Congratulations to the New Haven firefighters!

First, congratulations to the New Haven firefighters and their legal team! Last week the city of New Haven agreed—finally—to pay $2 million and enhanced pension benefits to the firefighters in their celebrated case that went all the way to the Supreme Court a couple of years ago. The 20 firefighters (19 white and one Latino) sued after the city threw out the results of a civil service examination for promotions because it didn’t like the racial results.

The Center for Equal Opportunity played an important role in all this, filing an amicus brief in the Supreme Court urging the Justices to take the case and then a second brief once review was granted. We helped advise the attorneys and prepare them for the oral argument, and wrote and spoke extensively about the case in the media. And when CEO chairman Linda Chavez testified against the confirmation of Sonia Sotomayor to the Supreme Court, she emphasized then-Judge Sotomayor’s wrongheaded vote against the firefighters when the case was before her on its way to the High Court.

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We were recently intrigued by a news story  in The Daily Pennsylvanian about a “Faculty Diversity Action Plan” at the University of Pennsylvania. We got a copy of the plan and winced—since it seemed oblivious to the fact that there is controlling legal authority in Pennsylvania explicitly rejecting the “diversity” rationale for employment racial preferences. So we sent this memorandum:

July 29, 2011

To:       Office of the General Counsel, University of Pennsylvania
From:   Roger Clegg, President and General Counsel, Center for Equal Opportunity
Re:       Title VII Issues with “Penn’s Action Plan for Faculty Diversity and Excellence”

We are writing to make an obvious point:  There are potential problems under Title VII of the 1964 Civil Rights Act, 42 U.S.C. 2000e et seq., raised by “Penn’s Action Plan for Faculty Diversity and Excellence” , especially in light of the Third Circuit’s en banc decision in the Piscataway case.

In short: It is Title VII, not Title VI, that is the relevant statute with respect to faculty employment, and there is no “diversity” exception to its general prohibition on discrimination based on race, ethnicity, or sex—again, especially in light of the Piscataway decision, which rejected such an exception.  We won’t belabor the point in this email, but we have written a number of articles on this issue and politically correct faculty discrimination generally over the years:

We urge your office to urge the University as a matter of law and policy not to use skin color, national origin, and gender as proxies for background, experiences, and viewpoints—that is, not to discriminate on the basis of the former attributes as a way of achieving diversity in the latter.  Likewise, there is much in the Action Plan that can be done in a nondiscriminatory fashion that benefits all faculty members and applicants, like improved “mentoring” and “expanding the pipeline” and “family-friendly policies”—and, most obviously and importantly, ensuring that faculty members and applicants are not treated differently (some better, some worse) on the basis of race, ethnicity, or sex (whether they are male or female, white or black, Asian or Latino, American Indian or Arab American).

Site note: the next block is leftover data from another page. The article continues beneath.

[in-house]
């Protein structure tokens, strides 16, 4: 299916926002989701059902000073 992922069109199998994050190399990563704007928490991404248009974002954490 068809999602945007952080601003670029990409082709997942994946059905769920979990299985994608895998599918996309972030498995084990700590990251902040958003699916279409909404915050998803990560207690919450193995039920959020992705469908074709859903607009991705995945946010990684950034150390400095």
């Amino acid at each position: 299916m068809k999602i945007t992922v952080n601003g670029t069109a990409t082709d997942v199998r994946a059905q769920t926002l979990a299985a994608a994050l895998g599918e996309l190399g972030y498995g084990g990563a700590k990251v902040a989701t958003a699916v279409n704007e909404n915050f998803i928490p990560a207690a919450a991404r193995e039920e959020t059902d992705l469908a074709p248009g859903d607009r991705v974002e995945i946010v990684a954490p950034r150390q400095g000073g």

Many thanks in advance for your attention to our concerns, and we respectfully hope that, as the University’s counsel, you will alert them to the issues discussed here.

We received a quick and pretty positive response from the University’s General Counsel, so here’s hoping our memo did and does some good.

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Finally, I’ll be traveling to New Orleans this week to speak to the Federalist Society lawyers chapter there on “Affirmative Action in the Obama Era.” The event will be noon Thursday at The Palace Café, Fleur de Lis Room, on 605 Canal Street, so if you’re in town I’d love to see you.

The latest item in the Obama administration’s dubious track record, by the way, is a settlement it announced this week here , in which—rather like the New Haven case, come to think of it—the use of a promotion exam was challenged because of the “disparate impact” it had. That is, the Justice Department didn’t like the fact that “too many” people of some skin colors did well on the test and “not enough” people of other skin colors. "